Of the Phantom’s I brought, one was new and has a 2 axis zenmuse gimbal on it with the FPV (first person view video downlink so you can see what the go pro is seeing) system comprising of a Boscam TX and a Black Pearl Monitor RX. It also has an iosd device for the telemetry which is essential!

As FPV systems go, this one is not bad. I have yet to find anything that matches the loveliness of the vision 2+ system. Lightbridge from DJI could be the solution, but that is expensive and I have yet to see one.

The other one is my original one which did have an FPV on it, but it wasn’t working so I took it off. You can use them without, just don’t go crazy and keep it pretty close AND keep an eye on that battery level on the Phantom…that is SO important!

Apart from knowing where you are, the biggest plus of an FPV system is that pretty essential ability to compose your shots properly, not just have those big wides!

Both Phantoms had the old 2 axis gimbal on them, but I brought the new Zen Muse H3-3D with me to swap it over. In fact a couple of days in, I did put the 3 axis on the Phantom that didn’t have the FPV set up. I chose that one, as the one with the FPV is such a professional build and neatly done. I didn’t want to mess it up. It’s not a big deal swapping gimbals but still, I just wanted to be super cautious.

The only problem with the Phantom I swapped gimbals on was that it was an older one and there isn’t a big enough hole for the 3rd axis. Newer Phantom 2 models have a larger hole to accommodate it. You can buy adaptor plates which also come with longer legs (which will make it a tight fit in some cases) but I didn’t have the adaptor. What I did have was a Leatherman! So I performed open heart surgery on it and made the hole bigger! Worked fine! Just be very careful as the USB port leads are exposed beneath where you need to cut!


I carried the Phantoms, well I transported them to be more accurate, in two backpacks I picked up on from a UK company called “First Person View”….I then packed these two into a suitcase. I used to use a big Pelican style case, but that’s massive and can only take one. These backpacks are nice and compact and as you can see from the picture below, you can squeeze a lot in. Yes, that’s a lot of batteries, but if you want to film/ fly for most of the day and with each one lasting around 20 minutes, you need them!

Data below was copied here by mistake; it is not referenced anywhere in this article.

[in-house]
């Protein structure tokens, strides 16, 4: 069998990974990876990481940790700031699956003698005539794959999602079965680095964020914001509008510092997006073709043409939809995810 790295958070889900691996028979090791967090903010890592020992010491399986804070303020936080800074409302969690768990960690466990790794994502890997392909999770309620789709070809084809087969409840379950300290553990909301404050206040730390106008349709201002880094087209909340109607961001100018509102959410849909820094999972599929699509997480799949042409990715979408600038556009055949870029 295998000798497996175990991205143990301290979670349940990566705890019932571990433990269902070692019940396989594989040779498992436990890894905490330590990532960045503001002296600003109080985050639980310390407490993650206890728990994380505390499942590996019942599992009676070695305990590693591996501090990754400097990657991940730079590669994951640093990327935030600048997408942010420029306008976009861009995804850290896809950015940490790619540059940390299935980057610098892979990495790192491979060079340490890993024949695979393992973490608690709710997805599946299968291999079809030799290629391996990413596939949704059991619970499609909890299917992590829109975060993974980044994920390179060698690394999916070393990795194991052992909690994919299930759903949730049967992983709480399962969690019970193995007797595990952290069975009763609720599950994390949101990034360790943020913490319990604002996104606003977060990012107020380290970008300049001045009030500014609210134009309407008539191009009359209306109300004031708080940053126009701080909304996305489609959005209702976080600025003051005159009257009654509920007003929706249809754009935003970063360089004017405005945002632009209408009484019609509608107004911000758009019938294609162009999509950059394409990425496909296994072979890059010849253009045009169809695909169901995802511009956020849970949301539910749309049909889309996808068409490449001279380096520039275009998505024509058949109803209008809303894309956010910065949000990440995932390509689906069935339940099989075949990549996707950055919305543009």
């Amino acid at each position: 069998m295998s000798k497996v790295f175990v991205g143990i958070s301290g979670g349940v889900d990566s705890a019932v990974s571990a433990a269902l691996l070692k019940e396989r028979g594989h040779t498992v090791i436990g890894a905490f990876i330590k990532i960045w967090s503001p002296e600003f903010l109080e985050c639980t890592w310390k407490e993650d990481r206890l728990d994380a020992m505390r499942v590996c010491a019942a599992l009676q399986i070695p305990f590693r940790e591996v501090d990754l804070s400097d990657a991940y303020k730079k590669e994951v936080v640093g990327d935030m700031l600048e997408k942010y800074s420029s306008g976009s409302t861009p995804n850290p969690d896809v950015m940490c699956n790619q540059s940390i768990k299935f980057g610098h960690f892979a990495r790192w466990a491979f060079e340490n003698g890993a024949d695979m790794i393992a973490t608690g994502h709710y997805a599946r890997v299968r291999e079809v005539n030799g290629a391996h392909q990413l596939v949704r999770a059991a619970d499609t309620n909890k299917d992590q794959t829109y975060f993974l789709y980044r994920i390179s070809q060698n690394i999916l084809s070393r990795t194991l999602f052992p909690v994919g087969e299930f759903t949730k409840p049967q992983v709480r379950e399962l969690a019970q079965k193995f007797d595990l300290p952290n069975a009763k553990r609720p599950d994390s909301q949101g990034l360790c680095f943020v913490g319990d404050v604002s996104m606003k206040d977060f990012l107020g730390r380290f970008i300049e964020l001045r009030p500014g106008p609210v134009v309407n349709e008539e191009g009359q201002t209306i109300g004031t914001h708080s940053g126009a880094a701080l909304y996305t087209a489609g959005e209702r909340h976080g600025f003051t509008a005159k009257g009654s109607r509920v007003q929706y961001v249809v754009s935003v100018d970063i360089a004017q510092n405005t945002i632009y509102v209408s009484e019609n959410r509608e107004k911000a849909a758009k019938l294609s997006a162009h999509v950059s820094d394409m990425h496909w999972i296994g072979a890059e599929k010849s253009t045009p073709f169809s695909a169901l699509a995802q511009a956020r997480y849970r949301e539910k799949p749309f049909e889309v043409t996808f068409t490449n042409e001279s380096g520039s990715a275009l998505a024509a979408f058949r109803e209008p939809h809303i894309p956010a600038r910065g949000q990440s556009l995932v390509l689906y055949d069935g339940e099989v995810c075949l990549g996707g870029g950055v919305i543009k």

You have to take the props off the Phantoms really when carrying them, but that’s not a big deal for such a neat solution.


I chose to stay on a very under developed island, one of the handful that are left in Thailand. I wanted to shoot real Thailand and that can be hard to find. Koh Yao Noi was the perfect place. Close to many other places to shoot (which I did with the GH4) but the island itself had lots of little places to discover, with about only 18km of roads (but lots of off road places) and only a handful of hotels.This was a place with a lot more locals than tourists. Much nicer for me filming wise!

My loaded down ATV that I used to zip around the island

I actually didn’t plan to shoot a whole piece with the Phantom. Instead I wanted to use it like I use any other filming tool, be it a slider, Movi, jib etc. The Phantom was to be used for key shots, well that was the plan anyway!

The reason I say this is because on the 4th day I visited, for the second time, a little village out on the water. I had been there a couple of days early, but I only shot with the GH4. I thought at the time that later in the day the pier would look amazing when I filmed it on the phantom. Below is the pier in all it’s subtle HDR iPhone glory!

When I took my Phantom there on my second visit, it all just came together. Half an hour earlier a local on a moped saw me flying and came over to ask what it was. We talked for a bit, I filmed him driving down the road, he loved it. When I got to the village he was there too, it was where he lived. The locals were already really friendly, but this helped even more.

The first shot I did was a long sweep through the village skirting over where the water would be if the tide was in. I showed what I was doing to the locals and they were fascinated, even more so when I took the Phantom up high to do a top down shot!